IN A well-known series of papers Franco Modigliani and Merton Miller^ have out- lined a general framework for the analysis of the effects of capital structure and divi- dend policies on the valuation of the corpo- ration under uncertainty. What disagree- ment remains about their conclusions stems mainly from different beliefs about the effects of various market imperfections on their analysis.- Modigliani and Miller them- selves have dealt comprehensively with one such imperfection, namely the tax system as it affects corporations directly.^ However, while they have directed attention to the effects of the tax system as it relates to the taxation of corporate income, their papers are characterized by an ailmost total neglec; of the complementary aspect of the system, which is the taxation of individuals. It is the purpose of this paper to extend their analysis to incorporate the effects of those features of the personal tax structure which are relevant for the valuation of the corpo- ration. Two features of the personal tax struc- ture stand out in importance for the theor}' of valuation. First is the provision of the existing tax code which permits individuals as well as corporations to deduct interest
  • Article
    This paper reviews the theory and evidence regarding the impact of taxation on corporate financial policy. Starting from a basic characterization of the classical corporate income tax and its effects, the analysis focuses on three areas of research: equity policy, debt-equity decisions, and choices regarding ownership structure and organizational form. The discussion stresses the distinction between nominal and more fundamental financial differences – for example, in the relationship between borrowing and leasing – and that financial policy involves choices not only among different underlying policies but also among characterizations of a given policy. The final section offers some brief reflections on the implications of continuing financial innovation.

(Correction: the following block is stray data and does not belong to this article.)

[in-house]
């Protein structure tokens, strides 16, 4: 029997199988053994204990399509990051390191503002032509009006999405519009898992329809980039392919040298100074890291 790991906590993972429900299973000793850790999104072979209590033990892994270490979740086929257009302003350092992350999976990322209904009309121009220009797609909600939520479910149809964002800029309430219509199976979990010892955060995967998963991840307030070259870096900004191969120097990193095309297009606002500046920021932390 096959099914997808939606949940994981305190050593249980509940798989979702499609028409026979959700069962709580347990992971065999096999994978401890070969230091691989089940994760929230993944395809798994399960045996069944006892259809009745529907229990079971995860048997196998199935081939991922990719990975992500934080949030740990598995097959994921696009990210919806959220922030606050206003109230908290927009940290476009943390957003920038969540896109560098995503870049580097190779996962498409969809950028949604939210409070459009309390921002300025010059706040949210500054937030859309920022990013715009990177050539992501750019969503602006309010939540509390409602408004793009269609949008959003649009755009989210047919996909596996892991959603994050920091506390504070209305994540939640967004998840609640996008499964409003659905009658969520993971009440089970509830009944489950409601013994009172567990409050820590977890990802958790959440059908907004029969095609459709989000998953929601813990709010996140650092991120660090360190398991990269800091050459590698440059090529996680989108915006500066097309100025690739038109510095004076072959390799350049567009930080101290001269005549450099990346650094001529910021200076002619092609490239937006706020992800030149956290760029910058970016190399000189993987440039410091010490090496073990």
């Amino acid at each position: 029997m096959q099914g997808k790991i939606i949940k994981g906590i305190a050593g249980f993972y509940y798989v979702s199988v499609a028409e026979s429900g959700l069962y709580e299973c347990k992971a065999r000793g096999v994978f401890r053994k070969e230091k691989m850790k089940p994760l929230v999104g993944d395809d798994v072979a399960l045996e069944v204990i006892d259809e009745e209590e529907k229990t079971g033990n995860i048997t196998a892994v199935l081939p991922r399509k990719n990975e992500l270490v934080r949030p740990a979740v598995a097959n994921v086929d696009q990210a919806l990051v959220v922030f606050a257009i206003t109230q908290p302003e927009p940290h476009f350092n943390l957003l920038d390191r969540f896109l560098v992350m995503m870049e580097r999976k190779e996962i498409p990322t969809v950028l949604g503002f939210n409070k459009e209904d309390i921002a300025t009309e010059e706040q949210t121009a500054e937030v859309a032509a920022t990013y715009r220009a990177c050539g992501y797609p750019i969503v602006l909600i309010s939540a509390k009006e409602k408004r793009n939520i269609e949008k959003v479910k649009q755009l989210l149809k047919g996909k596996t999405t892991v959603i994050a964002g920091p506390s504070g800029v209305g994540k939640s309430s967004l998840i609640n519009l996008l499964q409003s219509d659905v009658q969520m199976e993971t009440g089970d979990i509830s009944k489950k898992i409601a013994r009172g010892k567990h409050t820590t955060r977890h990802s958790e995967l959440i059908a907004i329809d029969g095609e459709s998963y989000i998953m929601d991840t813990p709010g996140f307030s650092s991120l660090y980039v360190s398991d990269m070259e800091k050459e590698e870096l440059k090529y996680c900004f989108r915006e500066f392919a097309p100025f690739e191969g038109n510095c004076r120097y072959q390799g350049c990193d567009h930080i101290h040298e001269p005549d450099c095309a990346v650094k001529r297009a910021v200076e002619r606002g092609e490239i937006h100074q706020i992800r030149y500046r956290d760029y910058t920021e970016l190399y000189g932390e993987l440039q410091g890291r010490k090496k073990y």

• This is the sequel to the authors' 1989 article discussing the two basic discounted cash flow approaches for valuing debt-financed transactions and corporations: weighted average cost of capital (WACC) and adjusted present value (APV). The WACC method discounts all after-tax (but pre-interest) cash flows at the company's weighted average cost of capital. The APV method treats the value of a levered firm as the value of the same firm if financed entirely with equity plus the discounted value of the interest tax shields from the debt its assets will support. The authors argue that the WACC approach is more practical if the firm intends to hold its (market) leverage ratio relatively constant over time, but that the APV technique is the preferred method if the firm plans to reduce its leverage ratio according to a pre-determined schedule (as tends to be the case in highly leveraged transactions). 1997 Morgan Stanley.
  • Article
    We survey 392 CFOs about the cost of capital, capital budgeting, and capital structure. Large firms rely heavily on present value techniques and the capital asset pricing model, while small firms are relatively likely to use the payback criterion. A surprising number of firms use firm risk rather than project risk in evaluating new investments. Firms are concerned about financial flexibility and credit ratings when issuing debt, and earnings per share dilution and recent stock price appreciation when issuing equity. We find some support for the pecking-order and trade-off capital structure hypotheses but little evidence that executives are concerned about asset substitution, asymmetric information, transactions costs, free cash flows, or personal taxes.